Inside Richard Branson's Virgin Galactic
...many celebrities have reportedly reserved their slots for the suborbital trip aboard Virgin Galactic, including Leonardo DiCaprio, Tom Hanks, Brad Pitt, Angelina Jolie, Russell Brand, Lady Gaga, Katy Perry and Justin Bieber.
Mr. Alatorre thinks this figure will substantially reduce as space tourism takes off. “We’re doing everything we can to make space accessible to everyone, not just the wealthy,” he told CNN. Also, before you get too excited, the number of completed space tourist launches have been very limited — four by Blue Origin, two by SpaceX. Virgin Galactic announced the launch of its commercial passenger service has been pushed to early 2023. A 2010 report from the US Federal Aviation Administration, titled The Economic Impact of Commercial Space Transportation on the U.S. Economy in 2009, cites studies done by Futron, an aerospace and technology-consulting firm, which predict that space tourism could become a billion-dollar market within 20 years.
Space industry consultancy Northern Sky Research expects suborbital space tourism will be a $2.8 billion market by 2028, with $10.4 billion in total revenue over the next decade, while orbital space tourism will be a $610 million market, with $3.6 billion in total revenue over the next decade, according to a 2020 report in CNBC. While suborbital missions reach an altitude of about 100 kilometres and gives passengers a few minutes in space, orbital missions reach an altitude of over 400 kilometers and passengers can potentially spend a week in space.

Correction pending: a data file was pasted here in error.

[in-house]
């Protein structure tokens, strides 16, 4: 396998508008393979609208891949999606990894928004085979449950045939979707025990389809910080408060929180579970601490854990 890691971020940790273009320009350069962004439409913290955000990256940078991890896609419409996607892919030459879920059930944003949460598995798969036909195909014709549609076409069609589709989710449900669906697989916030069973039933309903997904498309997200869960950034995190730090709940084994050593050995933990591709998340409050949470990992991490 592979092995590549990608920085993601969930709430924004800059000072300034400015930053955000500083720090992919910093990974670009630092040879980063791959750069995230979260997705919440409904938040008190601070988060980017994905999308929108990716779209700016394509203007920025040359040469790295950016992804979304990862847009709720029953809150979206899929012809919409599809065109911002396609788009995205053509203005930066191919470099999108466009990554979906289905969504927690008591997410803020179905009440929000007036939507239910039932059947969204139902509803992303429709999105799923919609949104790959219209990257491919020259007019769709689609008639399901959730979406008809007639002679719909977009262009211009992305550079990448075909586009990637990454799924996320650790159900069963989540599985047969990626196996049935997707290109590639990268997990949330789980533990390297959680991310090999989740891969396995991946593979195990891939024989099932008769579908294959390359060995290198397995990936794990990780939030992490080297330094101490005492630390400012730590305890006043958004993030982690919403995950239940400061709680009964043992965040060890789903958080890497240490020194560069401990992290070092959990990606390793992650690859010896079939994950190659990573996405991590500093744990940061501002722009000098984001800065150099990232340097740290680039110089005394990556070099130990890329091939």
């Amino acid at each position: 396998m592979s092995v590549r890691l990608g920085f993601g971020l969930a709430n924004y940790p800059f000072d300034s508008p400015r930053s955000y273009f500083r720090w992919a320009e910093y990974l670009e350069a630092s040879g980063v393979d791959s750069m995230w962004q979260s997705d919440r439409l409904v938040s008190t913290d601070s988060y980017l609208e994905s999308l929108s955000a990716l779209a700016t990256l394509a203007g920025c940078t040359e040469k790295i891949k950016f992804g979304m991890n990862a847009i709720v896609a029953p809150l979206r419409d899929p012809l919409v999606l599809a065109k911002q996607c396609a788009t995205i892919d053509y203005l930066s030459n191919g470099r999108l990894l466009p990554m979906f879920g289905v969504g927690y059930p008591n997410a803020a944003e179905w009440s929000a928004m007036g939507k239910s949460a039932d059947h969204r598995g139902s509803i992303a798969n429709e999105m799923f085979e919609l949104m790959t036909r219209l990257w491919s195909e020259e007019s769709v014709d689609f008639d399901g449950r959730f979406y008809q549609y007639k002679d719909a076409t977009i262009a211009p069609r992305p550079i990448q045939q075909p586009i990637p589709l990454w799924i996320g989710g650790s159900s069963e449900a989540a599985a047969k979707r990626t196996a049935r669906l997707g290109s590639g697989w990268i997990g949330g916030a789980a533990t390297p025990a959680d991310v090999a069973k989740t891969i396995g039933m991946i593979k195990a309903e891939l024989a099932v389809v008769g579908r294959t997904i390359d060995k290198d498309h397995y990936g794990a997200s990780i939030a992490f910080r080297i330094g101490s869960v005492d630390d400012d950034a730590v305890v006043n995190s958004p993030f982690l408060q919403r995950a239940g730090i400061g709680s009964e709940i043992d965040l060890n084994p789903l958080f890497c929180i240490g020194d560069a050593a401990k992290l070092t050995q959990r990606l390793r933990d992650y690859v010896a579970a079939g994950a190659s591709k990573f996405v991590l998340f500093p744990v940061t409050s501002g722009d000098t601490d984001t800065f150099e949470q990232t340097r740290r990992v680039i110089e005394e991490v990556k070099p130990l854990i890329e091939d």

“Globally, we think around 2 million people can experience this over the coming years at this price point. Over time, we’ll be able to reduce that price point and at that point the market just explodes. It’s 10 times as many at 40 million people,” George Whitesides, Virgin Galactic chief space officer was quoted in the same report.
Is space tourism the final frontier for human race?
Of course, there are multiple hurdles to cross before space tourism, luxury or mass, becomes a reality. From the assembling of the facilities to safety concerns – not just for the intermittent tourist but the staff of these ‘stations’, the impact of radiation, working out gravity to ensure that everyone is ‘grounded’, ensure food and water supplies, sewage and sanitary concerns, there’s a whole host of challenges to overcome. The deadlines seem uncomfortably – or is it enticingly – close. Human ingenuity will perhaps be put to test as it tries to clear this ‘final frontier’. However, on September 16, 2021, Crew Dragon Resilience Inspiration4 mission operated by Space X became the first orbital spaceflight with only private citizens aboard. So maybe it’s closer than you think.
Is it really going to be ‘luxury’ space tourism? Well, once the rosy allure of going to space is replaced with the actual realities of blasting off, there are multiple facets of the ‘space experience’ that may not quite fit into the more temporal understanding of the word! But if we know anything about the rich, it’s that they like to have their way. So even as the gargantuan ticket prices fall, the possibility of a diamond studded space helmet or an interlocking Cs branded landing parachute is not outside the realm of possibilities. Watch this space!